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Gill to host awards show . . . again

Eleven times is not enough for Vince Gill. The country-music superstar again will display his easygoing humor and seemingly effortless imitation of a traffic cop for the 12th consecutive year as he returns tonight to host the CMA Awards.

CBS will broadcast the Country Music Association's 37th annual celebration live from the Grand Ole Opry House in Nashville. Toby Keith leads this year's pack of nominees with seven CMA bids, followed by four each for Brooks & Dunn (who perform at the St. Pete Times Forum on Friday night), Brad Paisley and Johnny Cash.

Besides those stars, others slated to perform on the show are Shania Twain, George Strait, Martina McBride, Kenny Chesney, Patty Loveless and _ in duets _ Dolly Parton and multiple Grammy winner Norah Jones, and Alan Jackson and Jimmy Buffett. One segment of the three-hour telecast will honor country legend Cash, who died in September.

Gill's 18 CMA Awards make him the winner of more of the honors than any other artist, one reason he's glad to say "yes" whenever he gets the call to preside over the ceremony.

"I've always felt that my role is to try to make everybody else look good," Gill muses, "to just throw in a couple of jokes here and there and not try too hard.

"I've never had any expectations for what kind of job I would do in that role. I've just always been comfortable doing it. If you start trying to write funny things and try to be another Billy Crystal, you're going to die an ugly death."

In being himself at the CMAs, Gill always goes with the moment, as with Shania Twain's big night of wins several years ago after critics carped that she wasn't a true country artist. Gill's on-air remark? "Well, that ought to shut 'em up."

Such instances support Gill's theory that he's just one of the guys at the CMA Awards. "I don't go out there thinking, "How many millions of people are watching this on TV?' I go out and take a look at the crowd and say to myself, "OK. I know her, I know him and I know them.' First and foremost, I'm concerned about serving that audience, and I hope that translates to television. Over the years, it seems to have."

Viewers' acceptance of Gill as CMA host is linked, he feels, to their acceptance of country music itself. "Throughout the '90s, it was really on fire, selling millions of records," he reflects. "That was a great stretch of time to be a part of country, but I wish my contemporaries could really get a grasp of what it must have been like earlier, even in the '30s and '40s.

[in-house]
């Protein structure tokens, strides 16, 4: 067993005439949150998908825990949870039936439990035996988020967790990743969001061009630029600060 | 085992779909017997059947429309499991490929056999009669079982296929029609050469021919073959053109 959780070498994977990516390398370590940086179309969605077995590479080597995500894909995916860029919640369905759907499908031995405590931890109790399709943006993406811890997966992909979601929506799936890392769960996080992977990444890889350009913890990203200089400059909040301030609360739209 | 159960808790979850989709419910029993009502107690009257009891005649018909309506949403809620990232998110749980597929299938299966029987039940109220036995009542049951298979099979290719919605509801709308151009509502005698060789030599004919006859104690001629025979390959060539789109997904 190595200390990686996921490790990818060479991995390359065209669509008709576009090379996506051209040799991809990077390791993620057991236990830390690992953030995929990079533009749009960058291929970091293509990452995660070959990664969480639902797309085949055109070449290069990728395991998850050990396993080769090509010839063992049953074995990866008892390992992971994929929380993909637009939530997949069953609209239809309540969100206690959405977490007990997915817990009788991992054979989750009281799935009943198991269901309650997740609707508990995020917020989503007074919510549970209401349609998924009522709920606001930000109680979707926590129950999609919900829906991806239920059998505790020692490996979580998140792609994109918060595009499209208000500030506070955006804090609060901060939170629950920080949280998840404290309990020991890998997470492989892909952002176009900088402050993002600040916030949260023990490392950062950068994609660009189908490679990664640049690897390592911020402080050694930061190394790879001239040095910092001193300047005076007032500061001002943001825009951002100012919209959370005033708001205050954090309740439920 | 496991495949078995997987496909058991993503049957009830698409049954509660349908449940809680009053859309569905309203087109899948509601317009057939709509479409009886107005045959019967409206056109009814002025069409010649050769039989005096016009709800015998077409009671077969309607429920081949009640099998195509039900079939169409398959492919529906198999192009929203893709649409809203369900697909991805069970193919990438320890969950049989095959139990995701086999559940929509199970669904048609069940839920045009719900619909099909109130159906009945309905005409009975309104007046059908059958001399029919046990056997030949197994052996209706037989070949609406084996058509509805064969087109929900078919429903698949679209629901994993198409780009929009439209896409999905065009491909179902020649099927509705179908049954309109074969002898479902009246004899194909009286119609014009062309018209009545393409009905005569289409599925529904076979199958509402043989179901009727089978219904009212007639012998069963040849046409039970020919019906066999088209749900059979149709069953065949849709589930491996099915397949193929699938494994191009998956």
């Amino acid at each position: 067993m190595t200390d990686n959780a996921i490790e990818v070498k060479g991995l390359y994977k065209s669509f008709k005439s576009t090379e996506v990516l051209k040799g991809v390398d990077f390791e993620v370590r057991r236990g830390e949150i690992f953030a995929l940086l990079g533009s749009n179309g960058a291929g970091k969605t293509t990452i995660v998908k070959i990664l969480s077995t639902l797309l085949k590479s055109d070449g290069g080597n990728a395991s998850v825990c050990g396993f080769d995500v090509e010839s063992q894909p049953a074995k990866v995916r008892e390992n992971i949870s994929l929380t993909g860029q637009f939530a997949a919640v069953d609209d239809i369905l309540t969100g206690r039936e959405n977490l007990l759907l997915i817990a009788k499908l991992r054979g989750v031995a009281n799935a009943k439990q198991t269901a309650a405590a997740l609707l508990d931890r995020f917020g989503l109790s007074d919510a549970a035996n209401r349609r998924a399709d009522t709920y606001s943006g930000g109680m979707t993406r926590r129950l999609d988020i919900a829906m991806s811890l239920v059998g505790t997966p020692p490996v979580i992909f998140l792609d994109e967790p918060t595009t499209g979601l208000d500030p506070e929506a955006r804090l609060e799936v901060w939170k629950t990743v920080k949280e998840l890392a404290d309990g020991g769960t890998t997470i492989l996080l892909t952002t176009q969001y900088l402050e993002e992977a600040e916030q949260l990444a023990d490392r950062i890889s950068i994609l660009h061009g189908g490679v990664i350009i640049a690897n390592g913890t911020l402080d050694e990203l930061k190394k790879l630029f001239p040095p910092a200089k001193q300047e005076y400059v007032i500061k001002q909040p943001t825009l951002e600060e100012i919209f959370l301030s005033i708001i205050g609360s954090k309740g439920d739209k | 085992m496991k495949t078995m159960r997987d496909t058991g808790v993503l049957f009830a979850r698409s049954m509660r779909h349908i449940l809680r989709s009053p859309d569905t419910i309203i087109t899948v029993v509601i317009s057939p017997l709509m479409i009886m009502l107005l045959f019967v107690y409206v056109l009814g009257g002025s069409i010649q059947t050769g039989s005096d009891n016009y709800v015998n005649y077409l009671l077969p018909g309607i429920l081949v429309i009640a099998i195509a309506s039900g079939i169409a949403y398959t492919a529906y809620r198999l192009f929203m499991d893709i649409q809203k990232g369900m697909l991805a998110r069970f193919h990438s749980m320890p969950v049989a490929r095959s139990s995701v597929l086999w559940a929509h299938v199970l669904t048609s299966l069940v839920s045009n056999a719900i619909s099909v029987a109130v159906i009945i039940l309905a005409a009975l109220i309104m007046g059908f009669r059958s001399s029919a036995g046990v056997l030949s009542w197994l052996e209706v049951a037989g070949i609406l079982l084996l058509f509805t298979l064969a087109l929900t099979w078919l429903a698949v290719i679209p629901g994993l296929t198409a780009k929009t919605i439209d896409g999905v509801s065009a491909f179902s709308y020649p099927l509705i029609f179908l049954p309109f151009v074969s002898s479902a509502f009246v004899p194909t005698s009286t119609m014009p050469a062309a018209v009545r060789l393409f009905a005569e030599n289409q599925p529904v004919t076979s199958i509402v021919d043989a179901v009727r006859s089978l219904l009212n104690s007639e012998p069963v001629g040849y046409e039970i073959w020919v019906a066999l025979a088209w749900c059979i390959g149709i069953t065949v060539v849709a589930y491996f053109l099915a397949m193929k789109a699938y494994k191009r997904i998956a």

"There was no television to showcase the music, so ours was a culture of listening to things rather than watching things. How many millions of people must have tuned into the radio? To be at the Grand Ole Opry House, and to get a sense of what went on there before, makes me somewhat reverent."

Gill has the same esteem for Johnny Cash, who he says was "maybe more respected by performers in every genre than anyone else in the history of music . . even more than Elvis. Johnny had the "Man in Black' thing going 40 years before it became fashionable, but there was always so much integrity in his songwriting. He may have been the best communicator of all time. Even at the end of his life, he was able to get one more song out there (Hurt, a CMA Awards nominee for Music Video of the Year) and it said, "Hey, everybody, this is what art is really like.' "

Also the owner of a country-record 15 Grammy Awards, Gill is gearing up to go on the road with his wife, fellow music star Amy Grant.

Their Christmas-themed concert tour is likely to incorporate a tune or two from Gill's most recent album (Next Big Thing). However the musical menu plays out, he's happy simply to spend some quality time with his spouse _ even if it happens in front of thousands of fans.

"In the 3{ years we've been together, this year is the most we've ever been apart. With five kids between us, and school and work schedules, trying to keep everybody satisfied often doesn't leave a lot of time for us to be together. We've made it part of our plan, though, to find a way."